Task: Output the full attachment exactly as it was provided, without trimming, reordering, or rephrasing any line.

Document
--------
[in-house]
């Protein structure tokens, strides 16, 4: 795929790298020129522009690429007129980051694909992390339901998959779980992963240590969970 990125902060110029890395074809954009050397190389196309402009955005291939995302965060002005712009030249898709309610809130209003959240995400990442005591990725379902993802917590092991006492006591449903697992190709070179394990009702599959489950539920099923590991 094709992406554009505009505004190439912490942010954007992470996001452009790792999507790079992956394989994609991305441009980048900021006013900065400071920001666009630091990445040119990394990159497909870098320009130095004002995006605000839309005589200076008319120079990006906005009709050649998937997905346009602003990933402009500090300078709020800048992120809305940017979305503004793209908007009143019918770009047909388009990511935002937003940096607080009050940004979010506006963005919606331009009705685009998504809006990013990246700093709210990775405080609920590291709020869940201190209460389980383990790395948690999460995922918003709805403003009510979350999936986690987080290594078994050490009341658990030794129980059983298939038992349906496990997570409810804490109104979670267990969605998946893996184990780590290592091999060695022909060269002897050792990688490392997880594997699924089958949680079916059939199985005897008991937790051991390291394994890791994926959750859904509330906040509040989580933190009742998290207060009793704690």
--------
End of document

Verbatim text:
[in-house]
């Protein structure tokens, strides 16, 4: 795929790298020129522009690429007129980051694909992390339901998959779980992963240590969970 990125902060110029890395074809954009050397190389196309402009955005291939995302965060002005712009030249898709309610809130209003959240995400990442005591990725379902993802917590092991006492006591449903697992190709070179394990009702599959489950539920099923590991 094709992406554009505009505004190439912490942010954007992470996001452009790792999507790079992956394989994609991305441009980048900021006013900065400071920001666009630091990445040119990394990159497909870098320009130095004002995006605000839309005589200076008319120079990006906005009709050649998937997905346009602003990933402009500090300078709020800048992120809305940017979305503004793209908007009143019918770009047909388009990511935002937003940096607080009050940004979010506006963005919606331009009705685009998504809006990013990246700093709210990775405080609920590291709020869940201190209460389980383990790395948690999460995922918003709805403003009510979350999936986690987080290594078994050490009341658990030794129980059983298939038992349906496990997570409810804490109104979670267990969605998946893996184990780590290592091999060695022909060269002897050792990688490392997880594997699924089958949680079916059939199985005897008991937790051991390291394994890791994926959750859904509330906040509040989580933190009742998290207060009793704690």